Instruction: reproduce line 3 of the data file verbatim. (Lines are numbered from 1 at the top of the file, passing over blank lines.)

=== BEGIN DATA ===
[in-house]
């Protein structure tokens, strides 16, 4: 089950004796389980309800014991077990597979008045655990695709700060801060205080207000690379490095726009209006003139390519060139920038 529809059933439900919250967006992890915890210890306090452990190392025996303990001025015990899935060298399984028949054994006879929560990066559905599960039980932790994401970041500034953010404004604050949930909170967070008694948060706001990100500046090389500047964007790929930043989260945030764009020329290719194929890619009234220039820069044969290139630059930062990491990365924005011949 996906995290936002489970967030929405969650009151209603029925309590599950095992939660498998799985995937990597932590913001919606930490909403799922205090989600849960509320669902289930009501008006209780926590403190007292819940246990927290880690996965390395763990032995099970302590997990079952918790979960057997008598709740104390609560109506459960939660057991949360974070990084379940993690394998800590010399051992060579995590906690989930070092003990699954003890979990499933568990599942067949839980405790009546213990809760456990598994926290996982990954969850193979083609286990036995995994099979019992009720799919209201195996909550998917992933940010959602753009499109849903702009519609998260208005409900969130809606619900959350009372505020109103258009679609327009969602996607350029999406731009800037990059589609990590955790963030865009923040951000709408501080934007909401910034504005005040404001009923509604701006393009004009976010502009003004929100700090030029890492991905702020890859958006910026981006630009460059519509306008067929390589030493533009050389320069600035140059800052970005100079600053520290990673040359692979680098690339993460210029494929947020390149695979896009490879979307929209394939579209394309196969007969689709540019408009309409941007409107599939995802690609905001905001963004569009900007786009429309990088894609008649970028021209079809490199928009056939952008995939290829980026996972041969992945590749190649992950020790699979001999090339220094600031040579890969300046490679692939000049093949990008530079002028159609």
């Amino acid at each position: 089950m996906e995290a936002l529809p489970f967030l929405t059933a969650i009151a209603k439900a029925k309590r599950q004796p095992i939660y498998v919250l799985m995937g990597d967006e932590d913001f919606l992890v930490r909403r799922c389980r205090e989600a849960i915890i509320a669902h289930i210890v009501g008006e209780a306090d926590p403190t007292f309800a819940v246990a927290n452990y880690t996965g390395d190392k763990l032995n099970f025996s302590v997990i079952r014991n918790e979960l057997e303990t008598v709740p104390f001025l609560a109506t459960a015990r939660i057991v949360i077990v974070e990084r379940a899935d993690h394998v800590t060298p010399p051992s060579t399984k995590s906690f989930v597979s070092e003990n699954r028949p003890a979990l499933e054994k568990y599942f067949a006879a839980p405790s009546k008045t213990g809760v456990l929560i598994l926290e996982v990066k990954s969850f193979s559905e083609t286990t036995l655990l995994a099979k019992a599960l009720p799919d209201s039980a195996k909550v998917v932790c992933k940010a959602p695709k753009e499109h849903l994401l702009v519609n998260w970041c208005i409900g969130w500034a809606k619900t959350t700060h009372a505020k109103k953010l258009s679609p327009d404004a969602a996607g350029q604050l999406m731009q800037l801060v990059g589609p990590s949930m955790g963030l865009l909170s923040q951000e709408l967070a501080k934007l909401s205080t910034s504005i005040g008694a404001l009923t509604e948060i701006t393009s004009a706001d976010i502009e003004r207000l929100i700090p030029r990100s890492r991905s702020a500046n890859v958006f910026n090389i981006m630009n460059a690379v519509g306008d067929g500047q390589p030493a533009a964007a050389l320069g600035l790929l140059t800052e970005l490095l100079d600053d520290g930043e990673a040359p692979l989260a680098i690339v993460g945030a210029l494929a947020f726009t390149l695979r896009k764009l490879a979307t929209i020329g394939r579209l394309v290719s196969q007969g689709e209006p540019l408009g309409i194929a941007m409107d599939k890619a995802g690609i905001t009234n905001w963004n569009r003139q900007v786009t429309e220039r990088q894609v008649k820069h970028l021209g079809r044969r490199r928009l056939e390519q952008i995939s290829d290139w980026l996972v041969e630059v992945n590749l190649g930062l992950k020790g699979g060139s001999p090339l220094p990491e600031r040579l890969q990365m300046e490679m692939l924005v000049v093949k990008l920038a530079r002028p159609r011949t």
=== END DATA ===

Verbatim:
């Amino acid at each position: 089950m996906e995290a936002l529809p489970f967030l929405t059933a969650i009151a209603k439900a029925k309590r599950q004796p095992i939660y498998v919250l799985m995937g990597d967006e932590d913001f919606l992890v930490r909403r799922c389980r205090e989600a849960i915890i509320a669902h289930i210890v009501g008006e209780a306090d926590p403190t007292f309800a819940v246990a927290n452990y880690t996965g390395d190392k763990l032995n099970f025996s302590v997990i079952r014991n918790e979960l057997e303990t008598v709740p104390f001025l609560a109506t459960a015990r939660i057991v949360i077990v974070e990084r379940a899935d993690h394998v800590t060298p010399p051992s060579t399984k995590s906690f989930v597979s070092e003990n699954r028949p003890a979990l499933e054994k568990y599942f067949a006879a839980p405790s009546k008045t213990g809760v456990l929560i598994l926290e996982v990066k990954s969850f193979s559905e083609t286990t036995l655990l995994a099979k019992a599960l009720p799919d209201s039980a195996k909550v998917v932790c992933k940010a959602p695709k753009e499109h849903l994401l702009v519609n998260w970041c208005i409900g969130w500034a809606k619900t959350t700060h009372a505020k109103k953010l258009s679609p327009d404004a969602a996607g350029q604050l999406m731009q800037l801060v990059g589609p990590s949930m955790g963030l865009l909170s923040q951000e709408l967070a501080k934007l909401s205080t910034s504005i005040g008694a404001l009923t509604e948060i701006t393009s004009a706001d976010i502009e003004r207000l929100i700090p030029r990100s890492r991905s702020a500046n890859v958006f910026n090389i981006m630009n460059a690379v519509g306008d067929g500047q390589p030493a533009a964007a050389l320069g600035l790929l140059t800052e970005l490095l100079d600053d520290g930043e990673a040359p692979l989260a680098i690339v993460g945030a210029l494929a947020f726009t390149l695979r896009k764009l490879a979307t929209i020329g394939r579209l394309v290719s196969q007969g689709e209006p540019l408009g309409i194929a941007m409107d599939k890619a995802g690609i905001t009234n905001w963004n569009r003139q900007v786009t429309e220039r990088q894609v008649k820069h970028l021209g079809r044969r490199r928009l056939e390519q952008i995939s290829d290139w980026l996972v041969e630059v992945n590749l190649g930062l992950k020790g699979g060139s001999p090339l220094p990491e600031r040579l890969q990365m300046e490679m692939l924005v000049v093949k990008l920038a530079r002028p159609r011949t």